Ser Serpas: Hall | Juliet Art Magazine
Apr 06 2023
If you are wondering how sculpture and painting, photography and performance can be reconciled into a single artwork that can simultaneously seduce collectors and curators, then you absolutely must get to know the artist Ser Serpas (Los Angeles, 1995). Since her recent international debut, her practice has made a mark on the international scene. Everyone is talking about her and everyone wants her work. Her art has set a new trend that unite the most impulsive collectors, ready to invest in a new object of desire, and the most purist curators, linked to the conceptual flourishing of the 60s and 70s. But how is this possible?
The core of Ser Serpas’ work is transience. The artist moves from painting to sculpture, from material to its representation, putting transitory and abandoned corporeality – both human and material – at the center of all this, between cuts and signs, breaks and assemblies but also hyper-consumption. This is also the trailer that constitutes Hall, the new exhibition that the American artist Ser Serpas presents at the Swiss Institute in New York until April 23, leaving her indelible mark once again after a series of exhibitions and stays in Geneva, Tbilisi, and Paris. Ser Serpas spreads and unites in her practice, and so she does on the two floors of the SI, where an extraordinary variety of images and bodies take over the space, immersing us in a state of desolation of living, abandonment and rejection.
The pulsating heart of the exhibition is Partition Play. It is a ground installation consisting of a demolished crimson-colored wall, with pieces of demolished wall arranged on the structural metal grid covered in dust and shoe prints, as if someone had just walked over it. Barry Le Va’s dispersive installations or the residues of Richard Serra’s performances come to mind, but the intent is different. As already highlighted by Connie Butler, curator of the Hammer Museum in LA, for Ser Serpas, it is not the excess of capitalist production, but rather the consumptive abuse and waste that interest her selection. A sense of rejection, rupture and degradation pervades the exhibit. The artist immerses us in a state of abandonment, and this state is the glue that unites sculptural practice with the surrounding pictorial and photographic practices.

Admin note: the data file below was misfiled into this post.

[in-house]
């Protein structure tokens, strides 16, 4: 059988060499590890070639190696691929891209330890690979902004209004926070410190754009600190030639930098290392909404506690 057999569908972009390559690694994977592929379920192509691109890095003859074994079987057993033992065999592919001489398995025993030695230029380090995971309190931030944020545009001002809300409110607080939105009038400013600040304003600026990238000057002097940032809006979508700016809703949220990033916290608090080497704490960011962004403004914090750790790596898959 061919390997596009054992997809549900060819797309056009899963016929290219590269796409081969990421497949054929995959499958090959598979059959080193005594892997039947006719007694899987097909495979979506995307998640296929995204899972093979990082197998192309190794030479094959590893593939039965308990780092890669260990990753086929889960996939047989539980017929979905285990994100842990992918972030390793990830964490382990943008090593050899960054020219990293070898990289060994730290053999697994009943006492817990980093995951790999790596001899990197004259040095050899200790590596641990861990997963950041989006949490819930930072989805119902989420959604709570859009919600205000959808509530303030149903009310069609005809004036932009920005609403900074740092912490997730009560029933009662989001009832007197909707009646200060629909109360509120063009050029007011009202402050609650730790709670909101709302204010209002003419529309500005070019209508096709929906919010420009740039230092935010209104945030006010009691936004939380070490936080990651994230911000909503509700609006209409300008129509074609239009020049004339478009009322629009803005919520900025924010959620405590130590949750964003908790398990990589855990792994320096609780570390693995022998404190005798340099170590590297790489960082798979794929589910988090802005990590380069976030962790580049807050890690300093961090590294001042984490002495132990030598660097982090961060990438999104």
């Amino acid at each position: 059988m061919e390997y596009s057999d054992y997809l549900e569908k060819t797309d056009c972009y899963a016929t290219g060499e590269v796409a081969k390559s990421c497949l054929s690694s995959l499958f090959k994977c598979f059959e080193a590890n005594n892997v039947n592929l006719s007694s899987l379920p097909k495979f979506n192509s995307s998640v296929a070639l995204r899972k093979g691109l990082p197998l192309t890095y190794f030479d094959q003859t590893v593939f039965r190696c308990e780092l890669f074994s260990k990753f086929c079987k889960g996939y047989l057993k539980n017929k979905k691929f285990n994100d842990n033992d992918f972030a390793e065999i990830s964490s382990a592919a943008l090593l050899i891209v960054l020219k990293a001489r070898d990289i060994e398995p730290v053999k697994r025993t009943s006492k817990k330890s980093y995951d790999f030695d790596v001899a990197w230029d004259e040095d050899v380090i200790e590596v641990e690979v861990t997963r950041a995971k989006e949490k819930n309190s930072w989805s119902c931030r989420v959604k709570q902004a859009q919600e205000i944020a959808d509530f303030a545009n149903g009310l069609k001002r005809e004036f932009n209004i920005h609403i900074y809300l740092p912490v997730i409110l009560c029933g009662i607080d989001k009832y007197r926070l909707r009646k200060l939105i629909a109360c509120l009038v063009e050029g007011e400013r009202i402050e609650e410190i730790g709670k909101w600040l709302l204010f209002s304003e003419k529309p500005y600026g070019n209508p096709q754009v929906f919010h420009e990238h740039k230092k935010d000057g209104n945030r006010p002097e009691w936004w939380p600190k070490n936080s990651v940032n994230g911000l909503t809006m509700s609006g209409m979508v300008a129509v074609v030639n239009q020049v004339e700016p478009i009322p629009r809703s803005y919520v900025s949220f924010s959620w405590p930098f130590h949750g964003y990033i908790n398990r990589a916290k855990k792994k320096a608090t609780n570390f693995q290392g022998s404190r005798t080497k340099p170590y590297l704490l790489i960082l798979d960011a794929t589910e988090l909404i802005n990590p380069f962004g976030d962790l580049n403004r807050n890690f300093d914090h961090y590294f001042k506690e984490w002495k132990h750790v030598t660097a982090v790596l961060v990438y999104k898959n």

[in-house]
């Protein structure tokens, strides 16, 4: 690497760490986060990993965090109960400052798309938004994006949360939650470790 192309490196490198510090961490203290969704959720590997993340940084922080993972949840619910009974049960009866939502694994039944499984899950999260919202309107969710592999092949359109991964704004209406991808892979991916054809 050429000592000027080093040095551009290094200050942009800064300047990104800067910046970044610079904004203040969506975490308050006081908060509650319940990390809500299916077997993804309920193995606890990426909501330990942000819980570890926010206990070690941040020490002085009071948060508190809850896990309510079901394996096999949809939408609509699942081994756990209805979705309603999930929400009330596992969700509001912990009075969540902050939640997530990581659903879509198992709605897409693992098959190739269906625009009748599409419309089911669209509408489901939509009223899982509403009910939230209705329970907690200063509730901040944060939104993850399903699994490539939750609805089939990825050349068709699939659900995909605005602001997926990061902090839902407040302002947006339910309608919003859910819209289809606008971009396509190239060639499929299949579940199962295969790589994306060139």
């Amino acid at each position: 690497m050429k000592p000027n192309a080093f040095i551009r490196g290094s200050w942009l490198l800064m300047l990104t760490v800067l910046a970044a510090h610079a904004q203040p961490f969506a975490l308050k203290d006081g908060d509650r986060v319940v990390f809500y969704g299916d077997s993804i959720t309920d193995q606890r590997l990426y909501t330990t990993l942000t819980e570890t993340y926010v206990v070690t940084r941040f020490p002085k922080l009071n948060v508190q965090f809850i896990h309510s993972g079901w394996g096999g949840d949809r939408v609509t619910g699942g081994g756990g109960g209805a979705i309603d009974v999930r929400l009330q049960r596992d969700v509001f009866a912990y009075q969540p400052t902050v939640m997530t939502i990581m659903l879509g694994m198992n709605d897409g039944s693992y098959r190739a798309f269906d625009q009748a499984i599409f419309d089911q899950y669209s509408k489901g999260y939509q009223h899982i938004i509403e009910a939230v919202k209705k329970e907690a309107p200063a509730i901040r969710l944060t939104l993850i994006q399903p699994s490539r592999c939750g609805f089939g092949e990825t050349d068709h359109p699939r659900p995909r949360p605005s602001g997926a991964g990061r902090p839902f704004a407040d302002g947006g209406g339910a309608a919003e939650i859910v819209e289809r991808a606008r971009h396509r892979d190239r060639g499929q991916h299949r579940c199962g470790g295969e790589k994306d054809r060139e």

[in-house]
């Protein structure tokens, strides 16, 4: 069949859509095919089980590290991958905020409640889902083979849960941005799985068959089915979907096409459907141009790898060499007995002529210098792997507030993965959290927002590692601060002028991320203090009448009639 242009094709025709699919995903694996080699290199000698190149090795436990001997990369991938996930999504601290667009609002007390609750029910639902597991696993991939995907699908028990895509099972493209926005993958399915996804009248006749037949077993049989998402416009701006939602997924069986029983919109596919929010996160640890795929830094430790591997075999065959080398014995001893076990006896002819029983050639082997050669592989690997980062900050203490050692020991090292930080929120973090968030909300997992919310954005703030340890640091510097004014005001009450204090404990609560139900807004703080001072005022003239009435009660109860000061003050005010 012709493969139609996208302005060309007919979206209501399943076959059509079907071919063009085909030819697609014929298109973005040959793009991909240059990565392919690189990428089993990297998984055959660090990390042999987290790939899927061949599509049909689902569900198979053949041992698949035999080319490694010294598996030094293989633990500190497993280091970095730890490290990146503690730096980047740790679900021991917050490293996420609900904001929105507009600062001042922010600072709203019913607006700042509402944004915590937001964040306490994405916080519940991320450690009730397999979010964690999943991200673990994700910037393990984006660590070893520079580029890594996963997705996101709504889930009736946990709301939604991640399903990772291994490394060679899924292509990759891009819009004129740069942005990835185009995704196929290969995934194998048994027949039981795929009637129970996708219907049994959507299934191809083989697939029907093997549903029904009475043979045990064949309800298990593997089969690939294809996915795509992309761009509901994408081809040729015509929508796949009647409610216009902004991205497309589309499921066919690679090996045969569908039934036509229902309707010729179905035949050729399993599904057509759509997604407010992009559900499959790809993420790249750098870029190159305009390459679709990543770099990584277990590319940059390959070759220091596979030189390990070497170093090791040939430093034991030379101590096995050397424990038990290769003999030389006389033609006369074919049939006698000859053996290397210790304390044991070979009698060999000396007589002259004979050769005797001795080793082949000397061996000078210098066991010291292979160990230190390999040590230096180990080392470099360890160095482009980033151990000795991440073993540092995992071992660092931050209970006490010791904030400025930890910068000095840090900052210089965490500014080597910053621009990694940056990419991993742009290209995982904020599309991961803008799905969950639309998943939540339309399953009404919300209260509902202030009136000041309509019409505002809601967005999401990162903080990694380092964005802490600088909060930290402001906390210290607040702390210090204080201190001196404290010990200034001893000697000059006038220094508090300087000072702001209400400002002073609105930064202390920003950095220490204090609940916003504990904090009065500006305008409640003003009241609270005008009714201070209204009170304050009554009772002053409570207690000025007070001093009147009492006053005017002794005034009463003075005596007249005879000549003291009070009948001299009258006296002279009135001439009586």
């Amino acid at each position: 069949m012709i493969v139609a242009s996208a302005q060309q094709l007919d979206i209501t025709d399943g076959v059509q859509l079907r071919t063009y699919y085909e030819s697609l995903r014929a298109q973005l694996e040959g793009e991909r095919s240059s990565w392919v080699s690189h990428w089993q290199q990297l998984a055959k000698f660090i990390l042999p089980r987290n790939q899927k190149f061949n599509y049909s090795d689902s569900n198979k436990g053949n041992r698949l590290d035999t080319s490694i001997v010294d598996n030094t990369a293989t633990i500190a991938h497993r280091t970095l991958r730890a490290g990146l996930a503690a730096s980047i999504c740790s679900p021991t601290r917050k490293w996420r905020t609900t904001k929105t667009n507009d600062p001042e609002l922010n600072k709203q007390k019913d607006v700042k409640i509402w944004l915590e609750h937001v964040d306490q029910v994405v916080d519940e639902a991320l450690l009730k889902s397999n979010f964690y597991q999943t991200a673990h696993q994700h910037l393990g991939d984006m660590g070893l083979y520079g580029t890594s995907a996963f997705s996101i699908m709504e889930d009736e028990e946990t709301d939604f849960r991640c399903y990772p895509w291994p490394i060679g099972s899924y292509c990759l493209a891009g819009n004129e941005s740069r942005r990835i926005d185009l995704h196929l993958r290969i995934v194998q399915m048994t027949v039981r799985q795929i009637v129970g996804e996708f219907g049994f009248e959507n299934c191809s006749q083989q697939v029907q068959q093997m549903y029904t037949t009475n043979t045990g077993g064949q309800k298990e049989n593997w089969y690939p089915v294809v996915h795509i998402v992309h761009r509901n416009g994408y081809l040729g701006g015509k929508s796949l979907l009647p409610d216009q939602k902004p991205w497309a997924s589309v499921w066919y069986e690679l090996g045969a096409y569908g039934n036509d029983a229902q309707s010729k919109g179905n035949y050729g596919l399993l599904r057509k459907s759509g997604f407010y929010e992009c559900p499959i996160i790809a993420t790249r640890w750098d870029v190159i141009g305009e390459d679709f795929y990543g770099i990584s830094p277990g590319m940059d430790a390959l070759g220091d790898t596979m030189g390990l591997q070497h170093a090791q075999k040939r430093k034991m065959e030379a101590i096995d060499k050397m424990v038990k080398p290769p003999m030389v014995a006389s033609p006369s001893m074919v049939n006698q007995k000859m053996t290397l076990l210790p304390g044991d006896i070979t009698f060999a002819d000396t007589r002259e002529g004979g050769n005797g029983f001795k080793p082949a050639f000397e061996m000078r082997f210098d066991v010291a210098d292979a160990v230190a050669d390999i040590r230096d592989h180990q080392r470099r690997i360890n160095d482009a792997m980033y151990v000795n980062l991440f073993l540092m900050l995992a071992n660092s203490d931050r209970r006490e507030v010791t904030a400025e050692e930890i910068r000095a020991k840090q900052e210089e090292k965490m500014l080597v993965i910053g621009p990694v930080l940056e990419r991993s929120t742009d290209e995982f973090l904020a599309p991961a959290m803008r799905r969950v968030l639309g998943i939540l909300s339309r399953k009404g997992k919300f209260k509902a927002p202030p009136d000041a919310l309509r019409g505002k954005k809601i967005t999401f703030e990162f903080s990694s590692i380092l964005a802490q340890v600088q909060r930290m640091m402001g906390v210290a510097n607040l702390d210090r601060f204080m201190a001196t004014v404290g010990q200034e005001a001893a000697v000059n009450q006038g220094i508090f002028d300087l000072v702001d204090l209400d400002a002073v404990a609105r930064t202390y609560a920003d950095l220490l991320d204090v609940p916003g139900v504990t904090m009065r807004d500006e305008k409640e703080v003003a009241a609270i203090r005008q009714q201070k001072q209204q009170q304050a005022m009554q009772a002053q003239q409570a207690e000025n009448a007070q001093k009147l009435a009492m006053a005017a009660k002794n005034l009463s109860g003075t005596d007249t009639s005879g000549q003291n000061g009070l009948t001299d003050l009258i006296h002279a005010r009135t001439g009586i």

As we turn around, we observe wooden boards or jute canvases filled with bodies that invade and occupy the entire surface. There is no title. There are no faces, only transient signs. The bodies are analyzed up close, as if to make us enter inside. Sores and rubbing, wounds and blood. Sweat. The painting is at times dense and at times sharp. It is the glue of lived bodies, hers or those of friends with whom she has just fought or shared, as well as strangers she has met on dating apps. Empty and lost bodies, now digital waste. This is where photographs – true teachers for her painting – become protagonists of waste. The concept of desolation expands from the trash around us, our waste, to our body. From the consumption of objects in sculpture to the consumption of bodies and intimacy in painting, a concept that can be conceptually and visually read in the work.
A nihilistic line thus connects all parts of the whole. It is Xenia, to quote the famous Gummo by Harmony Korine. But this time it is Ser Serpas, together with the artist and friend Rafik Greiss, who holds the camera and at the same time performs to then imprint the creative process on chromogenic prints. Not so much documenting, but constructing a storyboard of an as-yet-unrealized film as the artist herself asserts, and as it is also shown by the series of drawings and notes on Moleskine on the second floor. In the photos, images, people, and objects coexist. The arrangement is free on both floors and on the walls. On the ground floor, there are photographs of the artist gathering and moving pieces of doors, chairs or furniture. A photograph of a rag next to one of a bathtub where the suspense grows for the presence of a figure in the back (the artist) inside. Photographs at the high apex of the wall as well as inside the installation itself.
On the second floor, there are small black and white photos with performances or assemblies. There are also collages and photos of large-scale installations juxtaposed with four display cases containing personal drawings and notes. Ser Serpas lets us play and enter the still under-construction plot. Ser Serpas expresses herself without restraint. Her versatility conquers all, but there are no limits in her work. She experiments and leaves her film still unfinished. The sense of desolation that unfolds in this exhibit does not leave us without fascination. Her practice, in fact, attracts, unites, and connects. The next act will be at the Bource de Commerce in Paris in the fall. The artist does not reveal, but hints at another exploit.